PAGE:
Book review: Dante’s Purgatorio, in translation by Dorothy Sayers

So. Purgatory, then. I hope this will be coherent – but I’m worried that if I wait too long to write it, I’ll be distracted by Paradise (what a lovely sentence to take out of context), and won’t be able to do it justice.

I started this book with oddly mixed feelings. My own expectation, from having read the Inferno and Dorothy Sayers’ commentaries, was that I’d really enjoy it – in fact, I’d been impatient to get through the last half dozen or so Cantos (Canti?) of Inferno, so I could find out what the next bit was like – and yet numerous people had told me that Purgatory was less interesting, and even Sayers said that many people didn’t get past Inferno (and, I might add, she had no high opinion of such people!), so I wasn’t sure how I’d like it.

But, in fact, I think I liked it more than its predecessor. Inferno was interesting, certainly, but it lacked the theological fascination of Purgatory, at least for me. Perhaps this was a product of not having been brought up Catholic – Purgatory was not a concept I knew well, so it had an extra interest for me. Also, of course, circumstances combined to make the experience of reading it strangely topical and profound – while I may joke about Australia being Purgatory, I cannot deny that something visceral and indescribable was added to my reading when I noted the smoke in the air as I read about the smoky circle of Wrath, or read about the fire in the circle of Lust near the top of the mountain straight after reading of the bushfires in the Victorian Alps, or walked out of the office into a cool change just as Dante walked through the fire into the cool of the Earthly Paradise. And while Sayers tells me, and I believe her, that Dante could not have known about the Southern Cross when he described the constellations, I couldn’t help seeing them whenever the four stars in the sky were mentioned. I can’t tell you how all this affected my understanding of the book; I can tell you, though, that I believe it is more deeply lodged in my memory as a result – experiential learning, as one might say.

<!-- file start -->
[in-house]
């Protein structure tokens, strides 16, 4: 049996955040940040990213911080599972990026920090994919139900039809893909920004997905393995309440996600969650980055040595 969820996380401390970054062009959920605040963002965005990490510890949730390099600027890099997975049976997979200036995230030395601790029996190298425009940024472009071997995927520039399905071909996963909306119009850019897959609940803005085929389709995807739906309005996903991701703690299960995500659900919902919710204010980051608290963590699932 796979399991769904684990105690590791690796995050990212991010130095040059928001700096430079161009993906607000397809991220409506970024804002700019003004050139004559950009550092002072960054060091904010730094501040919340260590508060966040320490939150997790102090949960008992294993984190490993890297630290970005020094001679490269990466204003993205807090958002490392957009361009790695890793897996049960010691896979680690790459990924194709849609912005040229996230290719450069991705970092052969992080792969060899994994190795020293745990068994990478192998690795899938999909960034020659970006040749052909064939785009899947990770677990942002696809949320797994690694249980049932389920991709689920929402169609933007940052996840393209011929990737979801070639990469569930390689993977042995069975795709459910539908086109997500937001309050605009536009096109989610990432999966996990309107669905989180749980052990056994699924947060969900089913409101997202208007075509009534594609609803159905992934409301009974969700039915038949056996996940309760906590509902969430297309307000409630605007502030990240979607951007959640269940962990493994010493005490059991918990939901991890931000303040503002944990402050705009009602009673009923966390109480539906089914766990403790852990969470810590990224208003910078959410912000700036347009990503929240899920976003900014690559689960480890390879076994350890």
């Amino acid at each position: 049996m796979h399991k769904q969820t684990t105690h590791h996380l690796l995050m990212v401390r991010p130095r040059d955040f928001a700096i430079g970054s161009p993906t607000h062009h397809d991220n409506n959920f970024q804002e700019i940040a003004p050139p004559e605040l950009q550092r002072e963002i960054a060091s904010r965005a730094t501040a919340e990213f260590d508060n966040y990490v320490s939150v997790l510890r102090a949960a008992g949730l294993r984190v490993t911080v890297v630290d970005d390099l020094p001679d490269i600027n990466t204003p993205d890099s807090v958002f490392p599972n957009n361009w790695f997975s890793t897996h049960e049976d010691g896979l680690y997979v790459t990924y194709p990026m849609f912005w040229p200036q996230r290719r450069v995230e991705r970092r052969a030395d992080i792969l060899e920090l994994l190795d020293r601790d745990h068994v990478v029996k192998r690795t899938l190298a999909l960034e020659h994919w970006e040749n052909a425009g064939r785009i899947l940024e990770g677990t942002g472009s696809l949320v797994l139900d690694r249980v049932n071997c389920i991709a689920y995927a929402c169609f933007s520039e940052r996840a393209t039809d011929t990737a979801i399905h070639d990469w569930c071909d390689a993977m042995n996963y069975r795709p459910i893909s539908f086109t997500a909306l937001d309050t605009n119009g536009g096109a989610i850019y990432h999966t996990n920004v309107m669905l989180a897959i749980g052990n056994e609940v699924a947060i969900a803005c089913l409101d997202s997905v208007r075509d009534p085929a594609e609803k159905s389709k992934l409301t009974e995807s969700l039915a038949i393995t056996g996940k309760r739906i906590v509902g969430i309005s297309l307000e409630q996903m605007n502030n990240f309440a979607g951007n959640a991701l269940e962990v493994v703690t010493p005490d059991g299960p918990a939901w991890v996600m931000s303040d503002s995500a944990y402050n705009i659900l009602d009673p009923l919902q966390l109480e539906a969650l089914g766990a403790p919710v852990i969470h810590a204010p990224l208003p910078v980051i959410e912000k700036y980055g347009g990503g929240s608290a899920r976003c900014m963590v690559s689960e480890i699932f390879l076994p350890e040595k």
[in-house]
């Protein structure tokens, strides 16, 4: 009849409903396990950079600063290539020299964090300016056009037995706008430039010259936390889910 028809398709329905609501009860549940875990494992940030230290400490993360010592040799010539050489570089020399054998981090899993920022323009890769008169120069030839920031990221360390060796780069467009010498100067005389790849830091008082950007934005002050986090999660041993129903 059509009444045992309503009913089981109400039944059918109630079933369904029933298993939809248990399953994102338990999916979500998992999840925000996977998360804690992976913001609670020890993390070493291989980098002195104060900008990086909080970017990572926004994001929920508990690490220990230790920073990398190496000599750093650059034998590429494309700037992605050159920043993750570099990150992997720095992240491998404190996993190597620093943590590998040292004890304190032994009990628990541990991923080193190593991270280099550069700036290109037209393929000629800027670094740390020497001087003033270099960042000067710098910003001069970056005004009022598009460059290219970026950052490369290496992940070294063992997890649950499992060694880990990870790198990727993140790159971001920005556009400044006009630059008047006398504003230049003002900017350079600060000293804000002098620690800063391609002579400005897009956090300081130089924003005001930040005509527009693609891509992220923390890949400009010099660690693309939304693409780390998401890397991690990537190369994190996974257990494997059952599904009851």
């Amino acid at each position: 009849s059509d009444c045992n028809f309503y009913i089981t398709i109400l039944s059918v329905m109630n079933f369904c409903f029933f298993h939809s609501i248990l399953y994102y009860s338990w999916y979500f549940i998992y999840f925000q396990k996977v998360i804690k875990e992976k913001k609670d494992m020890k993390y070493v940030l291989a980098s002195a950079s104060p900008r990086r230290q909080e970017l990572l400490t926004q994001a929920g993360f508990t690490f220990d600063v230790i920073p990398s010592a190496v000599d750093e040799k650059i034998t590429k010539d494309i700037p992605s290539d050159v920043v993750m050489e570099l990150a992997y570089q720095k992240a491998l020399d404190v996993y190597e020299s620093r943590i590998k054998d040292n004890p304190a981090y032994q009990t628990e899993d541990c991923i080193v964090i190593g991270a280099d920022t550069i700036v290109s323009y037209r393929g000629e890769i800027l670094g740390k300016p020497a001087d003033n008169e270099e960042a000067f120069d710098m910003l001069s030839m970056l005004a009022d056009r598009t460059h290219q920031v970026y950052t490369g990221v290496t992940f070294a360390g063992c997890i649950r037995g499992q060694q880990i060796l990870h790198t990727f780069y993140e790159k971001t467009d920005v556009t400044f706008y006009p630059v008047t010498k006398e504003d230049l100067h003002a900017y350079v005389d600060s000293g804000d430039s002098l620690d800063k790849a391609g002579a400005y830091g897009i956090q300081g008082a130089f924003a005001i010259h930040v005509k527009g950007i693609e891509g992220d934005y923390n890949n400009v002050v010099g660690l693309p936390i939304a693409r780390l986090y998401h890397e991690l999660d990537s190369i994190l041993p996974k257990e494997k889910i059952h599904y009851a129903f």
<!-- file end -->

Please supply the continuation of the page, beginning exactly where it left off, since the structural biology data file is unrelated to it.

As for the book itself, it surprised me by how joyful and happy it was. All the souls in Purgatory are bound for Paradise, sooner or later, and they all know it. So the characters are a very cheerful and courteous bunch, even while weighed down by pains that are not much different to the pains of hell – except that they are finite, and willingly accepted, which is all the difference in the world. I was going to say that I don’t know what I think of this doctrine, but actually, I do know what I think. I like it. I like it far more than an eternal Hell, which seems absolutely abhorrent to me. But Dante’s view of Purgatory seems to me to be almost Karmic – the time spent in Purgatory is essentially time spent in making reparation for the sins that were not redeemed during life – those who managed to pay their karmic debts as they went, as you might say, go straight to Paradise; most people, of course, don’t manage that, and have work to do.

The difference, of course, is that the reparation in Purgatory is made to God alone. You can only make reparation for sins against your fellow humans to your fellow humans during life. Which makes perfect sense, of course, since your ability to interact with your fellow humans after death is exceedingly limited in the usual way of things. And if one shares my vague and ill-defined belief that we all in some way participate and share in God-ness (the Inner Light, as Quakers would say), then repayment to God is repayment to your fellow humans – only dispersed with equal love over all of them, rather than directed solely towards those you have harmed. Which, actually, I like even more as an idea (you’ll have to excuse me – I’m inventing my theology as I go along here).